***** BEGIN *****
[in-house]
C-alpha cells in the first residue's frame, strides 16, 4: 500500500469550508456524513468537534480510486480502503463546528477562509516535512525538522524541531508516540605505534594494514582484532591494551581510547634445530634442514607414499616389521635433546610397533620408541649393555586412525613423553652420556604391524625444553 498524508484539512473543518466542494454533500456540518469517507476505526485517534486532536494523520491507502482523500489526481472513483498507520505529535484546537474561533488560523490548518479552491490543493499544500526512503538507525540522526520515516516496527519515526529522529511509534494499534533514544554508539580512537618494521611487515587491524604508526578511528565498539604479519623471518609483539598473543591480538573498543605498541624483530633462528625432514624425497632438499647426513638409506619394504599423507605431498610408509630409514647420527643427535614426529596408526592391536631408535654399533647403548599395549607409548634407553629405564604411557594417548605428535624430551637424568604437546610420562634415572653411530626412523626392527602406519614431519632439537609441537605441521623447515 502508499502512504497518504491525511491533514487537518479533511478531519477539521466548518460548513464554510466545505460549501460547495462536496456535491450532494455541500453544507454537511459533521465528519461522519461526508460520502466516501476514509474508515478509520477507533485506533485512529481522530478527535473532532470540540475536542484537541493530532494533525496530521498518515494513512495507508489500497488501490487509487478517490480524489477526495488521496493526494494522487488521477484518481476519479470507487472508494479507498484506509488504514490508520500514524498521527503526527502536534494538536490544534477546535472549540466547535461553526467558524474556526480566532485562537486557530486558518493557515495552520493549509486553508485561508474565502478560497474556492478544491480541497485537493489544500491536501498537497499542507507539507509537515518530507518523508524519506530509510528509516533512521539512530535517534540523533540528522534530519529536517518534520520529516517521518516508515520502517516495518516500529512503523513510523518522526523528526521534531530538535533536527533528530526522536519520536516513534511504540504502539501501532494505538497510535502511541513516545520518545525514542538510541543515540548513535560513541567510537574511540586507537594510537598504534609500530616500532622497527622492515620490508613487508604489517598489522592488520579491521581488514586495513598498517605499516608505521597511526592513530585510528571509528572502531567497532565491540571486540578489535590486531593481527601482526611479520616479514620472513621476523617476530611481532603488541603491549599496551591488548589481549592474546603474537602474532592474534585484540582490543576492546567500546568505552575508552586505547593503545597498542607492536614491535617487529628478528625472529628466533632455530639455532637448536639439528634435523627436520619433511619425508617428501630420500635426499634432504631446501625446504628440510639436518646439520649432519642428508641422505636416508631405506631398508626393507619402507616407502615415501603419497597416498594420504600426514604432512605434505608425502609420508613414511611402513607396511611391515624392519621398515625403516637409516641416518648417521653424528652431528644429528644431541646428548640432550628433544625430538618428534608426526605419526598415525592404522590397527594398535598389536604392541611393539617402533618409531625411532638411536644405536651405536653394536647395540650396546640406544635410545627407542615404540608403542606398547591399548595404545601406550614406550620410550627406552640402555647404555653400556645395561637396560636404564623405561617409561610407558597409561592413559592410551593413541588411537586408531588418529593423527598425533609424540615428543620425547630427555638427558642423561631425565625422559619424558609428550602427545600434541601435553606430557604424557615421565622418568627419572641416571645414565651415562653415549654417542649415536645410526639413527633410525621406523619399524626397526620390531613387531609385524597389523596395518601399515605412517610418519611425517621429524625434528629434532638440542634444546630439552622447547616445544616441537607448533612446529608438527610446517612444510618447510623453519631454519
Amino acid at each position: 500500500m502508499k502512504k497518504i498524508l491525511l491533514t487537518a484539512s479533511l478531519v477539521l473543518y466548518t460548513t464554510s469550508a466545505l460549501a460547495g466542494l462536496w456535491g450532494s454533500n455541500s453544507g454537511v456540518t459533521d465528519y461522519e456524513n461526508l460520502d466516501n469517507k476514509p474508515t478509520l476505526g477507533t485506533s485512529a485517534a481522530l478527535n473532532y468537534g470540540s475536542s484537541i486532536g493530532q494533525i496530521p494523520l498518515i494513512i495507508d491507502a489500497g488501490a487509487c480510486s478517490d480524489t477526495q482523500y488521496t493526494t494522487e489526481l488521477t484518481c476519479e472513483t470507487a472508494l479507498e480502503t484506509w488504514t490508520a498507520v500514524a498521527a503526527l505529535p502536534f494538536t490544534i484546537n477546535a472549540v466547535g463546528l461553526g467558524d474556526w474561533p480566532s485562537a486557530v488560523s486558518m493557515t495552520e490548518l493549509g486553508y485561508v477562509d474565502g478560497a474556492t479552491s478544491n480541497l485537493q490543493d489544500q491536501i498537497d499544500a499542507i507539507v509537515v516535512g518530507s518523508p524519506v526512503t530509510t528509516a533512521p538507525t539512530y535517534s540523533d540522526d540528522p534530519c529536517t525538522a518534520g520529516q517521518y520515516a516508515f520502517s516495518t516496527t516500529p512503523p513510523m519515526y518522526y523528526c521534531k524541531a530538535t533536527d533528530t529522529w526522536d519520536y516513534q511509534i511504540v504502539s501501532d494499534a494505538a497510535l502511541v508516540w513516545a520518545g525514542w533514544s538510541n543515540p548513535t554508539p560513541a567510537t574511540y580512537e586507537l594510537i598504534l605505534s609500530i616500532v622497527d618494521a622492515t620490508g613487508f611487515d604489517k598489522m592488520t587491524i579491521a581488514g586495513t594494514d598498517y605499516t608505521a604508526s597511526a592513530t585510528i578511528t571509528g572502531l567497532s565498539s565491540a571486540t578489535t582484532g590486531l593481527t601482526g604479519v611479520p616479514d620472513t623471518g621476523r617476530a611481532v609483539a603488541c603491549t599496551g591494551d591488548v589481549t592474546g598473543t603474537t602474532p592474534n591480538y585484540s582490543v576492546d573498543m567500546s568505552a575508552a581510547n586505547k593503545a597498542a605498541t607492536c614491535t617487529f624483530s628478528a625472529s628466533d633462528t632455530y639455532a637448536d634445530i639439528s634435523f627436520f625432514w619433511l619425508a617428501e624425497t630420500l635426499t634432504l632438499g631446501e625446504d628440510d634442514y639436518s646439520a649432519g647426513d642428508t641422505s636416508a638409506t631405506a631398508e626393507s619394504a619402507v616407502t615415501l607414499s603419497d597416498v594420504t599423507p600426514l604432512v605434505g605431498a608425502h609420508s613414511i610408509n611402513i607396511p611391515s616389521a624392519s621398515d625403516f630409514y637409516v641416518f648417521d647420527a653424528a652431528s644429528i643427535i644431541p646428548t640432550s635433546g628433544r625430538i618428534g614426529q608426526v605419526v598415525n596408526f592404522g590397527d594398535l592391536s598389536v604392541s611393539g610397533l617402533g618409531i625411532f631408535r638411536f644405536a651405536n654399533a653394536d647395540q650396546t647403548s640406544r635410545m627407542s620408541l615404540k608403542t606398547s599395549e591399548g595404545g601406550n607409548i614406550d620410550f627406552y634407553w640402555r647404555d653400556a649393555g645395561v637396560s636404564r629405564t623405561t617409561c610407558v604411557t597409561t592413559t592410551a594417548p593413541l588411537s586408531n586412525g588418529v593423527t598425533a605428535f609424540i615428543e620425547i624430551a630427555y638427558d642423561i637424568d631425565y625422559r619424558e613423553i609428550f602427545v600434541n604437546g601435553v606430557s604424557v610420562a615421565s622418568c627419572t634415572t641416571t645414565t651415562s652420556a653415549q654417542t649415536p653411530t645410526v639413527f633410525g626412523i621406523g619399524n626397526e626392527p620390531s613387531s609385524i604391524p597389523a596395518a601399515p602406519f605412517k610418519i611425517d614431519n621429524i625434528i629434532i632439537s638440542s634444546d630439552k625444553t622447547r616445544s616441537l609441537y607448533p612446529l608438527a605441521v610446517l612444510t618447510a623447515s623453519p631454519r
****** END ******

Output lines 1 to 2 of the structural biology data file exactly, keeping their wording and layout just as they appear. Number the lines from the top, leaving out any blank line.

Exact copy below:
[in-house]
C-alpha cells in the first residue's frame, strides 16, 4: 500500500469550508456524513468537534480510486480502503463546528477562509516535512525538522524541531508516540605505534594494514582484532591494551581510547634445530634442514607414499616389521635433546610397533620408541649393555586412525613423553652420556604391524625444553 498524508484539512473543518466542494454533500456540518469517507476505526485517534486532536494523520491507502482523500489526481472513483498507520505529535484546537474561533488560523490548518479552491490543493499544500526512503538507525540522526520515516516496527519515526529522529511509534494499534533514544554508539580512537618494521611487515587491524604508526578511528565498539604479519623471518609483539598473543591480538573498543605498541624483530633462528625432514624425497632438499647426513638409506619394504599423507605431498610408509630409514647420527643427535614426529596408526592391536631408535654399533647403548599395549607409548634407553629405564604411557594417548605428535624430551637424568604437546610420562634415572653411530626412523626392527602406519614431519632439537609441537605441521623447515 502508499502512504497518504491525511491533514487537518479533511478531519477539521466548518460548513464554510466545505460549501460547495462536496456535491450532494455541500453544507454537511459533521465528519461522519461526508460520502466516501476514509474508515478509520477507533485506533485512529481522530478527535473532532470540540475536542484537541493530532494533525496530521498518515494513512495507508489500497488501490487509487478517490480524489477526495488521496493526494494522487488521477484518481476519479470507487472508494479507498484506509488504514490508520500514524498521527503526527502536534494538536490544534477546535472549540466547535461553526467558524474556526480566532485562537486557530486558518493557515495552520493549509486553508485561508474565502478560497474556492478544491480541497485537493489544500491536501498537497499542507507539507509537515518530507518523508524519506530509510528509516533512521539512530535517534540523533540528522534530519529536517518534520520529516517521518516508515520502517516495518516500529512503523513510523518522526523528526521534531530538535533536527533528530526522536519520536516513534511504540504502539501501532494505538497510535502511541513516545520518545525514542538510541543515540548513535560513541567510537574511540586507537594510537598504534609500530616500532622497527622492515620490508613487508604489517598489522592488520579491521581488514586495513598498517605499516608505521597511526592513530585510528571509528572502531567497532565491540571486540578489535590486531593481527601482526611479520616479514620472513621476523617476530611481532603488541603491549599496551591488548589481549592474546603474537602474532592474534585484540582490543576492546567500546568505552575508552586505547593503545597498542607492536614491535617487529628478528625472529628466533632455530639455532637448536639439528634435523627436520619433511619425508617428501630420500635426499634432504631446501625446504628440510639436518646439520649432519642428508641422505636416508631405506631398508626393507619402507616407502615415501603419497597416498594420504600426514604432512605434505608425502609420508613414511611402513607396511611391515624392519621398515625403516637409516641416518648417521653424528652431528644429528644431541646428548640432550628433544625430538618428534608426526605419526598415525592404522590397527594398535598389536604392541611393539617402533618409531625411532638411536644405536651405536653394536647395540650396546640406544635410545627407542615404540608403542606398547591399548595404545601406550614406550620410550627406552640402555647404555653400556645395561637396560636404564623405561617409561610407558597409561592413559592410551593413541588411537586408531588418529593423527598425533609424540615428543620425547630427555638427558642423561631425565625422559619424558609428550602427545600434541601435553606430557604424557615421565622418568627419572641416571645414565651415562653415549654417542649415536645410526639413527633410525621406523619399524626397526620390531613387531609385524597389523596395518601399515605412517610418519611425517621429524625434528629434532638440542634444546630439552622447547616445544616441537607448533612446529608438527610446517612444510618447510623453519631454519